Evangelicals, Divorce and Same-Sex “Marriage”

Greg Strand – July 2, 2014 2 Comments

With the changing cultural landscape regarding homosexuality and same-sex “marriage,” many mainline denominations have progressively (defined by culture) followed suit and approved same-sex “marriages” and homosexual and same-sex “married” persons. Evangelicals have remained tethered to the Text and affirmed the notion of “welcoming but not affirming.”

Is this a throw-back to tradition and only a matter of time before Evangelicals, too, wake up to the “right” interpretation of Scripture? Or can Evangelicals allow a third way, and simply co-exist by agreeing to disagree? Is this a moral matter that allows that?

To state this at the outset, I do not believe the Evangelical belief and response is based only in tradition or that it is a moral matter in which we can agree to disagree. It is a biblical matter that will require much convictional kindness and pastoral wisdom and sensitively to stand firmly and to walk toward others lovingly.

Ed Stetzer recently interviewed Jonathan Merritt, senior columnist for Religion News Service, Sarah Pulliam Bailey, national correspondent at Religion News Service, and Trevin Wax, managing editor of The Gospel Project at LifeWay Christian Resources, about evangelicalism, the culture and issues impacting the church. One of those issues raised was same-sex “marriage.” During the conversation Ed asked this question:

Will evangelicals eventually agree to disagree on the legitimacy of same-sex relationships and same-sex marriage, much like evangelicals have agreed to disagree on women’s ordination, the exercise of spiritual gifts, how to handle divorce, and other contentious issues?

 Though it might be weighted since he was personally involved, Wax summarized each person’s approach to this question like this:

 Sarah comes at this question with her reporter’s hat on (although her infamous hats are conspicuously absent in this video!). She analyzes it from a journalistic perspective.

 Jonathan comes at this question by drawing on his own experience and his relationships with evangelical leaders. He sees this issue as far from settled and wonders out loud about how evangelicals will address the issue.

 I come at this question by putting it in context of global evangelicalism, the authority of Scripture, and the history of church controversy throughout the centuries.

As Merritt thinks out loud of this possible future (at about minute 38 of the interview), he wonders if once the dust settles Evangelicals will eventually respond to gay “marriage” in a similar what they have responded to divorce. Though theologically it will be considered a sin, pragmatically it will not be a moral matter to which members will be held accountable.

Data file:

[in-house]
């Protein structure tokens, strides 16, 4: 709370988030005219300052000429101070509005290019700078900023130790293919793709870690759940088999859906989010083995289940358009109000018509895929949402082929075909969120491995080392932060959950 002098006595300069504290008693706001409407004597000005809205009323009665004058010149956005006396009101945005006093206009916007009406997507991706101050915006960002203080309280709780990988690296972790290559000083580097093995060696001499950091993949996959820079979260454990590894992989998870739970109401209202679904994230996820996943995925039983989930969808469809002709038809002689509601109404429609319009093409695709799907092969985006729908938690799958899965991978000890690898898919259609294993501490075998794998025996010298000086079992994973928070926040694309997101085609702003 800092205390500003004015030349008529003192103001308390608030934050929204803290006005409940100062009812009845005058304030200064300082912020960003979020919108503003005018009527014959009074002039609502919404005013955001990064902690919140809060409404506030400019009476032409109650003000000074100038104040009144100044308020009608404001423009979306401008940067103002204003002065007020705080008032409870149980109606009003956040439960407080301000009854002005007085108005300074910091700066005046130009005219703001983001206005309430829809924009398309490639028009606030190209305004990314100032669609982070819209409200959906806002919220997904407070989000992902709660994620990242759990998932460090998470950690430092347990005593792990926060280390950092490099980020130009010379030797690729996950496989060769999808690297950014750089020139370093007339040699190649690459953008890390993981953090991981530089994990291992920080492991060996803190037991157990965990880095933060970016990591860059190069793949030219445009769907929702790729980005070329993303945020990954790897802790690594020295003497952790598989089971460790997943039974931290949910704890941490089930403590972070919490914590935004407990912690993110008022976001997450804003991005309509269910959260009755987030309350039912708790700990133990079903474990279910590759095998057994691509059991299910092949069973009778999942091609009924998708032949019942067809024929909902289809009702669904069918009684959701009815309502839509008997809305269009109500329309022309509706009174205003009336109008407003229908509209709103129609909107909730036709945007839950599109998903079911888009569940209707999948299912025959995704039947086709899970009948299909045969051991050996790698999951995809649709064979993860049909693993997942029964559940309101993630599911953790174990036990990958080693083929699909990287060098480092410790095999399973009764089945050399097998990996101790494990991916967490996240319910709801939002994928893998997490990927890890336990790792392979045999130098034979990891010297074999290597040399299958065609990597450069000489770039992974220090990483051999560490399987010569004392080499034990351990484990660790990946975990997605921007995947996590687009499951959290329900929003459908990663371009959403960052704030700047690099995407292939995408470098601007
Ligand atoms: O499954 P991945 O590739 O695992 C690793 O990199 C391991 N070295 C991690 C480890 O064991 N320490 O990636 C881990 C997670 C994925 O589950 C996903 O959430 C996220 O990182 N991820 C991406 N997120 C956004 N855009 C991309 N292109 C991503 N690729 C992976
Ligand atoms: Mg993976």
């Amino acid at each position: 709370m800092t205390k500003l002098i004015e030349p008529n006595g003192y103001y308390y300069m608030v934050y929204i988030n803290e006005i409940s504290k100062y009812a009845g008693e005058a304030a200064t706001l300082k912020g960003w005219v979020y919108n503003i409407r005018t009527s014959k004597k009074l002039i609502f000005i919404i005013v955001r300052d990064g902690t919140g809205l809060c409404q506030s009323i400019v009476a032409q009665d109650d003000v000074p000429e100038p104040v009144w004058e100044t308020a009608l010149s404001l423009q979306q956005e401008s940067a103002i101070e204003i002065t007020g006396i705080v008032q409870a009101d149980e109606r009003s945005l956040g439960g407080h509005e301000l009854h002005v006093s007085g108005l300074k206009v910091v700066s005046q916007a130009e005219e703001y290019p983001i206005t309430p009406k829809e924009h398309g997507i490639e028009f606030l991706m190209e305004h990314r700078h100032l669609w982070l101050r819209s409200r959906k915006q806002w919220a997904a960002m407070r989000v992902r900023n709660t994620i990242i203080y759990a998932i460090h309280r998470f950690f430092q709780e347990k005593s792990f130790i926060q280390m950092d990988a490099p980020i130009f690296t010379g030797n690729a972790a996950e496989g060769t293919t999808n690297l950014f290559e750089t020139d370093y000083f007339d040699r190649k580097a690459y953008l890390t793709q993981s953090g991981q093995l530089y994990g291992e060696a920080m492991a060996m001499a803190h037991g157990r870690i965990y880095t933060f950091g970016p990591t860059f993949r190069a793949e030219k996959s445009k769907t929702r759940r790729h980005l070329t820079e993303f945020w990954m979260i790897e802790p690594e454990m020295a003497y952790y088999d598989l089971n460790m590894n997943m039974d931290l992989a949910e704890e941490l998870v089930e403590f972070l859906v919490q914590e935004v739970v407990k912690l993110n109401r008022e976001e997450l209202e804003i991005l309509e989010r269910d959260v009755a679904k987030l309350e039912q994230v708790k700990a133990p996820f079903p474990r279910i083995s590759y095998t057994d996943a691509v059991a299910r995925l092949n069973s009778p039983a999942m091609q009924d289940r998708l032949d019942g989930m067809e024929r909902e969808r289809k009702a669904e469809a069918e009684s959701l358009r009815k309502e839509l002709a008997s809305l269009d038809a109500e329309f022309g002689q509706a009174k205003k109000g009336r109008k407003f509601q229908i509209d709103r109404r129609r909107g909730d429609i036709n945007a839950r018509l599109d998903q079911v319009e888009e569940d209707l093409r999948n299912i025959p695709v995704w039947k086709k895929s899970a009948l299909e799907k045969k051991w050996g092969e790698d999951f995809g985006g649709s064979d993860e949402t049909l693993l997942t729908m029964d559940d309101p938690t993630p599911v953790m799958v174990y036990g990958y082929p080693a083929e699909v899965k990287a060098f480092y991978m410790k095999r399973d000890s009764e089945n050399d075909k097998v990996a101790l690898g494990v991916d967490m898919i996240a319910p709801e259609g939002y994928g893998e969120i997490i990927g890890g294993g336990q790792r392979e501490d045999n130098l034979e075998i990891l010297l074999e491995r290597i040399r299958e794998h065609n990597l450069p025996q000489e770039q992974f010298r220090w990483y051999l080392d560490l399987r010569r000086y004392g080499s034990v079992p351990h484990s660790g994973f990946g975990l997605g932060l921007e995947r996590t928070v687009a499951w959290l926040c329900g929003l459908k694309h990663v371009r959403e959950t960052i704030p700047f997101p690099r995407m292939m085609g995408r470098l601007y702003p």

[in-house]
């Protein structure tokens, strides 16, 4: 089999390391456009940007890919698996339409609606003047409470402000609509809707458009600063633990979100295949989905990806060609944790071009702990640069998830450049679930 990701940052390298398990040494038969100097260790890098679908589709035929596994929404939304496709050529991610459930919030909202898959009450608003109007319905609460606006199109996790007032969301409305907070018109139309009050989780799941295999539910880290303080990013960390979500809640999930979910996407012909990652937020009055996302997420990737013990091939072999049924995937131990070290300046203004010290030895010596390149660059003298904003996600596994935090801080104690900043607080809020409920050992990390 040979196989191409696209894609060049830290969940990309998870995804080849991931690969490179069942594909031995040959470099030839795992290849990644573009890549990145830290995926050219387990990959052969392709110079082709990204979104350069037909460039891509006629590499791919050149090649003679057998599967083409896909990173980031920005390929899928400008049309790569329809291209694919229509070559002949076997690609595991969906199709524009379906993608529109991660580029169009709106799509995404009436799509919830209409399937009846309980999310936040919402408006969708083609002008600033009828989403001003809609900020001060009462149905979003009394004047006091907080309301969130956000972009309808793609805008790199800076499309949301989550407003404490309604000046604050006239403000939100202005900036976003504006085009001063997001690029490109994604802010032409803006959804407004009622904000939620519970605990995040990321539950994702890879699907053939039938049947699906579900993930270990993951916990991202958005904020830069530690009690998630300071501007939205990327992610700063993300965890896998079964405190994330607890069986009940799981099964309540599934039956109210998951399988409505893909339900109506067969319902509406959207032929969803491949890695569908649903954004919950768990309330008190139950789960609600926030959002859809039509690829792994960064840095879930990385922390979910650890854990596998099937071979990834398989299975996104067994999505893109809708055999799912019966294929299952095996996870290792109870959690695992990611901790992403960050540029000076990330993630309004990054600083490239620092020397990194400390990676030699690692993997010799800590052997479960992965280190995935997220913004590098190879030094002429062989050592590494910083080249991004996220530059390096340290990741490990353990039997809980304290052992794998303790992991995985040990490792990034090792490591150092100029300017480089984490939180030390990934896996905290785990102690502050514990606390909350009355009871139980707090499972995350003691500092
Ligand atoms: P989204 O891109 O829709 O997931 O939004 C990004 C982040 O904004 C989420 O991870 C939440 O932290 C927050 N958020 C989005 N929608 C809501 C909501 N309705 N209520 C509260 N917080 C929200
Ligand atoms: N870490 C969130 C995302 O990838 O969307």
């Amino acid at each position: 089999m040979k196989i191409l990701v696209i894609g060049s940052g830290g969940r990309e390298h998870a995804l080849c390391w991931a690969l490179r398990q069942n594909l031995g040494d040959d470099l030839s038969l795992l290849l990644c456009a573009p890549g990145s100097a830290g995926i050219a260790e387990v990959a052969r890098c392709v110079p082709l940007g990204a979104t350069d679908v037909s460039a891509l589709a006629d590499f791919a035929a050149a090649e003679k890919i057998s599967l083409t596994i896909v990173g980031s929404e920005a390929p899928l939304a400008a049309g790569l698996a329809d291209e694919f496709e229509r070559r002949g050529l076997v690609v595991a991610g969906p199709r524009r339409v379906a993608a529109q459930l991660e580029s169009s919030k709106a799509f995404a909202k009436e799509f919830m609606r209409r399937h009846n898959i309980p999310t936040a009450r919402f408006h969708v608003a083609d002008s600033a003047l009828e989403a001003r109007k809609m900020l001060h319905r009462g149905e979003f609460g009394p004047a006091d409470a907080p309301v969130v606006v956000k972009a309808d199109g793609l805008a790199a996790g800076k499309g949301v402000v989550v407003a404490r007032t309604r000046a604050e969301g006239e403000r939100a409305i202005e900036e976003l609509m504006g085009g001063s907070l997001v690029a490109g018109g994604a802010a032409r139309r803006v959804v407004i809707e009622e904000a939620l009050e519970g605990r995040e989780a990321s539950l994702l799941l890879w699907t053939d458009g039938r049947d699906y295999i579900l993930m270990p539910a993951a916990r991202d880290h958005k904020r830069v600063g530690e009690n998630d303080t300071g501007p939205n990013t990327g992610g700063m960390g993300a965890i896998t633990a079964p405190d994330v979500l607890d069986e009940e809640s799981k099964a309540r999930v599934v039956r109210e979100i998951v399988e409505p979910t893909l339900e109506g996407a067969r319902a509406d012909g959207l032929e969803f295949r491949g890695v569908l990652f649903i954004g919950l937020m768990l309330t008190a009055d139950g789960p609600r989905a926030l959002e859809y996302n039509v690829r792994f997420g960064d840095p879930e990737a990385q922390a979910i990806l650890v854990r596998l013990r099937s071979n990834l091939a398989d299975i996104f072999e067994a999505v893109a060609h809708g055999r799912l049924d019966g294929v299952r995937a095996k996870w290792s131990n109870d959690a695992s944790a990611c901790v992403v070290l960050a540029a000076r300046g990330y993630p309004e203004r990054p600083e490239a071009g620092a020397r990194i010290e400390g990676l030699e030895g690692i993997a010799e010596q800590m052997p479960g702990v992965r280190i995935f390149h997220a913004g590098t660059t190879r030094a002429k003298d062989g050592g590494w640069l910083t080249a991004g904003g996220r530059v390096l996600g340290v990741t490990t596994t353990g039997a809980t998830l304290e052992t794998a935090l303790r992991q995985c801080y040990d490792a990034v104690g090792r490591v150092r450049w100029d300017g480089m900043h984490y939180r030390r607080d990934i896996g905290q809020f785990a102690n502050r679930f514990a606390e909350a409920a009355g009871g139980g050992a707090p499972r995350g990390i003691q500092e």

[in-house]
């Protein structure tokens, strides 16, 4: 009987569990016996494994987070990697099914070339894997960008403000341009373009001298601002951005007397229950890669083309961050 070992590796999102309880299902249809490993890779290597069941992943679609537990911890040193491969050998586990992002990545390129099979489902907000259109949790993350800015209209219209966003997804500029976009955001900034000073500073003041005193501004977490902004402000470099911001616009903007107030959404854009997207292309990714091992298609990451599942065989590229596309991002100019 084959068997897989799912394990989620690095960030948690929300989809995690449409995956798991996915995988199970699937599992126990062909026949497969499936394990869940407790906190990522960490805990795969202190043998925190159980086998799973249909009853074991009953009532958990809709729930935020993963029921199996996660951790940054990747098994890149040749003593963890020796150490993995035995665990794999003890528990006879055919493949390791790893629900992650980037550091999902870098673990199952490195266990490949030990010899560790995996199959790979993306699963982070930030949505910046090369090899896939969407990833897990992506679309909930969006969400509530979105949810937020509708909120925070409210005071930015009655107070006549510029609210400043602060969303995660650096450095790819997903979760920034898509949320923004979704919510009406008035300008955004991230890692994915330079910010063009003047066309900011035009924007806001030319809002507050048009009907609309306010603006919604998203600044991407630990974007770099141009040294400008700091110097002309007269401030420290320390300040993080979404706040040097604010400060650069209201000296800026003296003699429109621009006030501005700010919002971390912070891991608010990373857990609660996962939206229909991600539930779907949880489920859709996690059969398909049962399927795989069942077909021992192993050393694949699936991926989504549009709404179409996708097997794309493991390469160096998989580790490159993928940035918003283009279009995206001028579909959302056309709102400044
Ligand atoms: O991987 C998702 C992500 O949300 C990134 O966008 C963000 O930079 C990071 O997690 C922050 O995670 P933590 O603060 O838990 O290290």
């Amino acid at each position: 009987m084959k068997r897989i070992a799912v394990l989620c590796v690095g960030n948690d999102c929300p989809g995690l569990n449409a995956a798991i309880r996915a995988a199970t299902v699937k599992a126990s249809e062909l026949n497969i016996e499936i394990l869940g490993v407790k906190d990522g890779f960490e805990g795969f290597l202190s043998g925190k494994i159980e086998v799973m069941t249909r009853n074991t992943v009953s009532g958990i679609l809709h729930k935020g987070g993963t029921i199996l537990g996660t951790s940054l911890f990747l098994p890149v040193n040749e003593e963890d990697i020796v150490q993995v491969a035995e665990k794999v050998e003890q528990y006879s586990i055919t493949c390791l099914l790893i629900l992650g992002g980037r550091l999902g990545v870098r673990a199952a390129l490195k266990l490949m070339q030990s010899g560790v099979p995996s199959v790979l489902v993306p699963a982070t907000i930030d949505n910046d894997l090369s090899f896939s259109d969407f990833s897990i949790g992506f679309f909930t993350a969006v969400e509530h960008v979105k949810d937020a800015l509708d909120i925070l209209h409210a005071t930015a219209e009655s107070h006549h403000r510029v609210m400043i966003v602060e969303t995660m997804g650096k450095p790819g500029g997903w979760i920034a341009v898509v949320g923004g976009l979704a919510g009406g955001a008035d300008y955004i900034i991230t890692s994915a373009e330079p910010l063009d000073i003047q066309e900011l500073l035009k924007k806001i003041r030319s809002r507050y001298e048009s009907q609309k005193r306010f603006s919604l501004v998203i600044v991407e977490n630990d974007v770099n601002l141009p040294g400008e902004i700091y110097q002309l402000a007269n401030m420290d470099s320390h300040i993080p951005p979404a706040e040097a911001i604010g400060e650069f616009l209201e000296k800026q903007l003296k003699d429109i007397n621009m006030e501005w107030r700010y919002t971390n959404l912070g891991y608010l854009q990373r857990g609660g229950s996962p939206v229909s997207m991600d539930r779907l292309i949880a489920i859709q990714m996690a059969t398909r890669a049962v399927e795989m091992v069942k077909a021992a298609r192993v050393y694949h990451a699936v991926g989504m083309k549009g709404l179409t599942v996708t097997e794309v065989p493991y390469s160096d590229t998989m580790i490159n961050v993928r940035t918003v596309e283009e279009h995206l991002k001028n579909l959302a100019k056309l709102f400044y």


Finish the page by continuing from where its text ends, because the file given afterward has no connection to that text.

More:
Three important questions for us:

  • How do you think, ponder and process the biblical teaching of divorce and then develop policy in the church that reflects that teaching, and how do you, then, pastorally apply it in lives of people?
  • How do you think, ponder and process the biblical teaching of homosexuality and same-sex “marriage and then develop policy in the church that reflects that teaching, and how do you, then, pastorally apply it in lives of people?
  • How would you answer this question posed by Stetzer?


Greg Strand


Affectionately called “Walking Bible” by his youngest daughter, Greg Strand has a ministry history that goes back to 1982. Since that time, he has served in local church ministry in a variety of ministry capacities: youth pastor, associate pastor of adult ministries and senior pastor. He is currently the EFCA's Executive Director of Theology and Credentialing. Greg reads voraciously and never stops learning — a passion reflected in the overflowing bookshelves that spill from his library to multiple offices. And he could tell you about each of those books! His hunger for learning pales in contrast to his great love for God and for teaching the Word of God.

2 responses to Evangelicals, Divorce and Same-Sex “Marriage”

  1. Hey Greg,

    Coming from this from personal experience, this is something that I would expect my church to hold me to account for if I ever slipped up.

    And while there’s grace and repentance for that, I think we need to be clear about the truth on this issue while being loving.

    I spent a couple years outside the Church before coming back to it, when I came back there was a need for me to accept the truth and commit to celibacy.

    I thought the Statement Issued by the Spiritual Heritage Committee last year had some helpful guidelines on how to address this issue.

    If I recall it posed a series of scenarios and policy questions on this. Perhaps its an area for local EFCA Churches to explore?

    As for other areas like divorce in my past experience I’ve felt like homosexuality in some churches (not all) has been made the “number one” sin while divorce gets ignored.

    It would be great if churches could be able to handle all sexual sin or an issue like divorce on par with other sins like homosexuality.

    With the truth and love.

    • Thank you for your thoughtful interaction, Michael. This is what the SHC attempted to do in the Statement on Human Sexuality – to address morality and sexual sin as the broad category and then address specific ways that manifests in the lives of people. Sin is sin and it must not be excused. But with repentance comes forgiveness. The Bible does not identify any sin as unforgivable apart from blasphemy against the Holy Spirit. And neither must the church. But neither must the church excuse sin because a certain sin has become culturally acceptable. We continue to stand on the inerrant and authoritative Word of God as we stumble toward maturity in Christ by the transforming work of the Holy Spirit.

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